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What training is required to become a Lay Preacher?

Earlier this decade, the Assembly undertook a review of the Ministry of Lay Preacher. You can read more about some of the initial findings here.

Some of the findings related to how Lay Preachers were trained. This led to a development of the Competencies and Standards for the Ministry of Lay Preacher. In the past, Lay Preachers would study a series of subjects for their training. Now, in order to be recognised as a Lay Preacher, candidates would need to demonstrate they were competent in a number of ways that had been identified by the Assembly in Worship and Preaching.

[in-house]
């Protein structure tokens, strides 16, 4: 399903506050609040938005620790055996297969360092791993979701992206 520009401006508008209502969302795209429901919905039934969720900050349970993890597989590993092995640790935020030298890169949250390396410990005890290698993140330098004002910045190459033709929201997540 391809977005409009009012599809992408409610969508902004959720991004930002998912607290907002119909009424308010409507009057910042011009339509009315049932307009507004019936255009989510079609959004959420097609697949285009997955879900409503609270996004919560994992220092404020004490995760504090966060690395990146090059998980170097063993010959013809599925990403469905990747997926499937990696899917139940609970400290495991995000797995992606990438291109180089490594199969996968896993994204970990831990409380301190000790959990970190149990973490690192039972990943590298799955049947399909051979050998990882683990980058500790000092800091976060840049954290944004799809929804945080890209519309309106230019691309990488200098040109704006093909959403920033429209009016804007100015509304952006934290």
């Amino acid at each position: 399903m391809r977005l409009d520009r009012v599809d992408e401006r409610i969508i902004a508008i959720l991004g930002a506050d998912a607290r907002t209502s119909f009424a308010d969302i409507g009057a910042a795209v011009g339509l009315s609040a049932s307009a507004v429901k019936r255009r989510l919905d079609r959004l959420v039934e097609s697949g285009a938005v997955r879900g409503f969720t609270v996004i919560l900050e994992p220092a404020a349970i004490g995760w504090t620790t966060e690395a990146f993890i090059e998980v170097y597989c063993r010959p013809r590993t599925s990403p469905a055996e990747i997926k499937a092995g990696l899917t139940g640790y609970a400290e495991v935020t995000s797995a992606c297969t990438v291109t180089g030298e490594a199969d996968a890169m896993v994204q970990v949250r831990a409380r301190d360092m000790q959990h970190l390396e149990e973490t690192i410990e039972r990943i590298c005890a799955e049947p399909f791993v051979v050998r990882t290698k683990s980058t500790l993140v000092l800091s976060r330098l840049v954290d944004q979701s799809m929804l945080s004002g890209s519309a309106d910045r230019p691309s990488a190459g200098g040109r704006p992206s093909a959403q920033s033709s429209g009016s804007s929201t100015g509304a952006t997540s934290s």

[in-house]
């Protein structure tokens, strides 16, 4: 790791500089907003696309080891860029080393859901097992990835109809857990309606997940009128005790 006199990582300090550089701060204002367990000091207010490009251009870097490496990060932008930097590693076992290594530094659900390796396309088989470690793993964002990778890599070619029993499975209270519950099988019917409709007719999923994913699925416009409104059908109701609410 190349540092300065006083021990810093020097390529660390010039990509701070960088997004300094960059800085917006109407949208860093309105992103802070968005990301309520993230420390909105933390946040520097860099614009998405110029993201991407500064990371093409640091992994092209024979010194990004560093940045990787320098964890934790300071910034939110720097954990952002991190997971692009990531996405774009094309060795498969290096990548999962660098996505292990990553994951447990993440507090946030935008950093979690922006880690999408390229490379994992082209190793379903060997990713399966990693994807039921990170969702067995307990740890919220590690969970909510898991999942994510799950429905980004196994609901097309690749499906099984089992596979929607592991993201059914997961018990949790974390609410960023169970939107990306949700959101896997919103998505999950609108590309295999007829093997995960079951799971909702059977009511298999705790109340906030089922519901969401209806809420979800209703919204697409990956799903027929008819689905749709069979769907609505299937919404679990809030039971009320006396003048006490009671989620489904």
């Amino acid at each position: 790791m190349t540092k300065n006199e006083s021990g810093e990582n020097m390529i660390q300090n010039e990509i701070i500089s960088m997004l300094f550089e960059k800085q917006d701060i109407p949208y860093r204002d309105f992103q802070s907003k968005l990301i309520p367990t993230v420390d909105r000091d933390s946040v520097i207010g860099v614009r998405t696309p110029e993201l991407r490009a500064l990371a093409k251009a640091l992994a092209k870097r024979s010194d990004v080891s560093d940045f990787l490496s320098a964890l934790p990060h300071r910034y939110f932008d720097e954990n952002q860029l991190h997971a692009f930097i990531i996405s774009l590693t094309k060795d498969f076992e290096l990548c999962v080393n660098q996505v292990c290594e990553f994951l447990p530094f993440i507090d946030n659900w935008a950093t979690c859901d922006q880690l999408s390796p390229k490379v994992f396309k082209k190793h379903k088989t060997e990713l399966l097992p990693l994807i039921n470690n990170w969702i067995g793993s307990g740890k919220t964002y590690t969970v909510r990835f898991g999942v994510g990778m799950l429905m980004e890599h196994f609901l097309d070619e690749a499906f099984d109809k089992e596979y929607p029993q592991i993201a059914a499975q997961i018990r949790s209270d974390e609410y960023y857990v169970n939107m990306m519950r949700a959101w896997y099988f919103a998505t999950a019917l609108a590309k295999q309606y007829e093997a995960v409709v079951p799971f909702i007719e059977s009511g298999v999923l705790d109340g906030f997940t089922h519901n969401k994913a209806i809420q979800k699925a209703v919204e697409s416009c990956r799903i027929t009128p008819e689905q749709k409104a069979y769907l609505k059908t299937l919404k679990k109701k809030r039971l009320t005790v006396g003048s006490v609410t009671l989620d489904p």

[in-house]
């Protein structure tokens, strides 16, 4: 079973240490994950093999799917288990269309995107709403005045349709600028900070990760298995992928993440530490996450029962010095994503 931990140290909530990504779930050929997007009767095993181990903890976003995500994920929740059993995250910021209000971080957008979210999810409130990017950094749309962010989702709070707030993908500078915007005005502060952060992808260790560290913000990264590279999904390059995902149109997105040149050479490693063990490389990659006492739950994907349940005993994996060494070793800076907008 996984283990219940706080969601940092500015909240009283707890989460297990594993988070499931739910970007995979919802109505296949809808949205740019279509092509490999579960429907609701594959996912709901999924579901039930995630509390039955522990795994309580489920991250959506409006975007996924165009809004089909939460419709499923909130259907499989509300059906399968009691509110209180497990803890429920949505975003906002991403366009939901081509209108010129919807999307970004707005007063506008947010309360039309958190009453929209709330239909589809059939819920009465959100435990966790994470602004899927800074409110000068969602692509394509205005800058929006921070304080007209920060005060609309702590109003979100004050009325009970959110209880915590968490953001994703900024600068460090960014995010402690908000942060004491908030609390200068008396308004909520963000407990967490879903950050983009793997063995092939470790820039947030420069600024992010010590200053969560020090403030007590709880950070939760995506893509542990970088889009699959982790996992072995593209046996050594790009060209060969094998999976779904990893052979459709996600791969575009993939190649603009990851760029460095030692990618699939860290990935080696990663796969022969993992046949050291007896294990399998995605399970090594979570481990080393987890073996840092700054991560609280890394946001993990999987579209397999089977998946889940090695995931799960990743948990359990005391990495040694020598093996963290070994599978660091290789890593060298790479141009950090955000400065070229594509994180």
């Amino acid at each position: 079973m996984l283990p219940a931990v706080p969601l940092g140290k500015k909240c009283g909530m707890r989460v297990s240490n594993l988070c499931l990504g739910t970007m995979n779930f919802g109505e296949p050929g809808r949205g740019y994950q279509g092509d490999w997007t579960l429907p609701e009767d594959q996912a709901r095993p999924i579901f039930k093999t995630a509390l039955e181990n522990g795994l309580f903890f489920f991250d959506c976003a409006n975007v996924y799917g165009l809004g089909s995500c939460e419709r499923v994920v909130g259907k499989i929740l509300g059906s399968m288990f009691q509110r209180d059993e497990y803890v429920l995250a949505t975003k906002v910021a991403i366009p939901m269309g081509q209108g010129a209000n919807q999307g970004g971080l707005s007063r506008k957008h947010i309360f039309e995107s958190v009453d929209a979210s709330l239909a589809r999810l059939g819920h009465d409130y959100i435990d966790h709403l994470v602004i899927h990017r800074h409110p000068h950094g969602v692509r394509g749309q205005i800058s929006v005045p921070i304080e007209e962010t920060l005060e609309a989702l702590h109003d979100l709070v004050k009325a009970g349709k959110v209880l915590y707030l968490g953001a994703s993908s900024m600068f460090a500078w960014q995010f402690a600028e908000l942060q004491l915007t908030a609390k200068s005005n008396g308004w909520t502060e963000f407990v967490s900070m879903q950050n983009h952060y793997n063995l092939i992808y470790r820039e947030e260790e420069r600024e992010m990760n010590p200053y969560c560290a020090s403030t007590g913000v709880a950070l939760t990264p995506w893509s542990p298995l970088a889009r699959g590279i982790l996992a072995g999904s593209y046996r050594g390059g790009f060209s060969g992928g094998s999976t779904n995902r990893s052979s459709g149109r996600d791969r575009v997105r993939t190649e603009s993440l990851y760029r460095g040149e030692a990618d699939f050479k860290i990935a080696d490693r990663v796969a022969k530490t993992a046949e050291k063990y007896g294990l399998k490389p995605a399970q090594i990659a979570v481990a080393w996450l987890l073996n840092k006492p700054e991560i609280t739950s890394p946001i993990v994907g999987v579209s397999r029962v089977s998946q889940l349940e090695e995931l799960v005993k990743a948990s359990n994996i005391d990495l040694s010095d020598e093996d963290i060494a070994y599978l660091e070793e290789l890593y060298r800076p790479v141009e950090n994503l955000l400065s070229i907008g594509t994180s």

The standards set by the Assembly have not taken away the need for Lay Preacher candidates to study subjects/courses/units in Old Testament, New Testament, Theology, Christology, Worship and Preaching. It is still important that Lay Preachers have a solid grounding in the Bible, theology, understanding and conducting worship, and the ability to preach well (including preparation). What has changed is that there is now an understanding that appropriate and sufficient learning may be achieved through multiple pathways. Prior learning and prior experience can be recognised when mapping out a pathway of learning for new Lay Preacher candidates.

All Lay Preacher candidates will also undertake some form of formation study around the ethos of the Uniting Church and understanding the Code of Ethics for Lay Preachers.

It is important for applicants/candidates, their mentors, Church Councils, and Presbyteries to seek to understand what is expected in the Standards for the Ministry of Lay Preacher as this will influence what the candidate is required to undertake for training.

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